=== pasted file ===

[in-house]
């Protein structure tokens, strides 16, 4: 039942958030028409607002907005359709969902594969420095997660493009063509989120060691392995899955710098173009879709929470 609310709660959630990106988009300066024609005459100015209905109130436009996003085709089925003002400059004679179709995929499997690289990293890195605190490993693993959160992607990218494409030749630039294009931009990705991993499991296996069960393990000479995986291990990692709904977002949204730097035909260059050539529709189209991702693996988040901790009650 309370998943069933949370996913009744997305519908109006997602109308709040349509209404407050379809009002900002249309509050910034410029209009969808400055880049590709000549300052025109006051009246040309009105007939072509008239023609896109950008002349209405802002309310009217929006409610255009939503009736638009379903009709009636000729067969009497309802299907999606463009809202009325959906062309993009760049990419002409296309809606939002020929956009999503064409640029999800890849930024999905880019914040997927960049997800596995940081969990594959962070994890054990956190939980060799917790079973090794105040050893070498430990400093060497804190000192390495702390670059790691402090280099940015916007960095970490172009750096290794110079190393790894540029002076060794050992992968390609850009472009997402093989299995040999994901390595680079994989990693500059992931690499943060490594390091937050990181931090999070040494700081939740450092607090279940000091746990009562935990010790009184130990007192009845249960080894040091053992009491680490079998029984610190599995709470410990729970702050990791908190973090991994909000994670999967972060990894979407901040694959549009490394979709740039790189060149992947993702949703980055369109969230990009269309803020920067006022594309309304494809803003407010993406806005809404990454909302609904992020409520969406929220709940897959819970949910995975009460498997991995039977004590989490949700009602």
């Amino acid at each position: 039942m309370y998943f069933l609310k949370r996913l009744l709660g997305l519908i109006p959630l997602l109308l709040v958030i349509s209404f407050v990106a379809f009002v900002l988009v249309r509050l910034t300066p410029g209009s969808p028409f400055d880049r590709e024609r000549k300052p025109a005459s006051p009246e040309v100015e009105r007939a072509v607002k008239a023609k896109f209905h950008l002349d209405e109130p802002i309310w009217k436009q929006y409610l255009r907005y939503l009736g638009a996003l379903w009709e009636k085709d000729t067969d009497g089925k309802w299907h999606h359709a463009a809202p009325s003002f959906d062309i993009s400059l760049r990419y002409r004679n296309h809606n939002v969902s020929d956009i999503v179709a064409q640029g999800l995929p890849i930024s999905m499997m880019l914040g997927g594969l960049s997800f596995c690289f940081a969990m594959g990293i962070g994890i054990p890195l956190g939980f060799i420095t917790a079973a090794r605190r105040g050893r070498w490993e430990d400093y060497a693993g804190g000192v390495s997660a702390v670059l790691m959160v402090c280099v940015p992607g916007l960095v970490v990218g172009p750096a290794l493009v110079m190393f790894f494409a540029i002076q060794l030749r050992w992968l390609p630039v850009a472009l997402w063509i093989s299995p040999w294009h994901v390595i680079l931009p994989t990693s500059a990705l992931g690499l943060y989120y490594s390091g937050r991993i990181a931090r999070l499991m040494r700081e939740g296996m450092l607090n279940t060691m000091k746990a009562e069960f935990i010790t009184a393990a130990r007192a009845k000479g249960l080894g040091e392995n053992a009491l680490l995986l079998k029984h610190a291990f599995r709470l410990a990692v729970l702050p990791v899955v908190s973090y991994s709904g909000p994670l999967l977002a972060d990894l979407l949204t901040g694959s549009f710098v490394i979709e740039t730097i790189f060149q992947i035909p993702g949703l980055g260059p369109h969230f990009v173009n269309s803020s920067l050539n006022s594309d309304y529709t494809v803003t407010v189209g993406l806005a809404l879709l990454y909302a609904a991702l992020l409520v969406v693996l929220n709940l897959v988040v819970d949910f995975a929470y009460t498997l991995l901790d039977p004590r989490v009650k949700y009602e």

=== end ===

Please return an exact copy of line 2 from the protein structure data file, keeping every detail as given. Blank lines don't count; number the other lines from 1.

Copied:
């Protein structure tokens, strides 16, 4: 039942958030028409607002907005359709969902594969420095997660493009063509989120060691392995899955710098173009879709929470 609310709660959630990106988009300066024609005459100015209905109130436009996003085709089925003002400059004679179709995929499997690289990293890195605190490993693993959160992607990218494409030749630039294009931009990705991993499991296996069960393990000479995986291990990692709904977002949204730097035909260059050539529709189209991702693996988040901790009650 309370998943069933949370996913009744997305519908109006997602109308709040349509209404407050379809009002900002249309509050910034410029209009969808400055880049590709000549300052025109006051009246040309009105007939072509008239023609896109950008002349209405802002309310009217929006409610255009939503009736638009379903009709009636000729067969009497309802299907999606463009809202009325959906062309993009760049990419002409296309809606939002020929956009999503064409640029999800890849930024999905880019914040997927960049997800596995940081969990594959962070994890054990956190939980060799917790079973090794105040050893070498430990400093060497804190000192390495702390670059790691402090280099940015916007960095970490172009750096290794110079190393790894540029002076060794050992992968390609850009472009997402093989299995040999994901390595680079994989990693500059992931690499943060490594390091937050990181931090999070040494700081939740450092607090279940000091746990009562935990010790009184130990007192009845249960080894040091053992009491680490079998029984610190599995709470410990729970702050990791908190973090991994909000994670999967972060990894979407901040694959549009490394979709740039790189060149992947993702949703980055369109969230990009269309803020920067006022594309309304494809803003407010993406806005809404990454909302609904992020409520969406929220709940897959819970949910995975009460498997991995039977004590989490949700009602």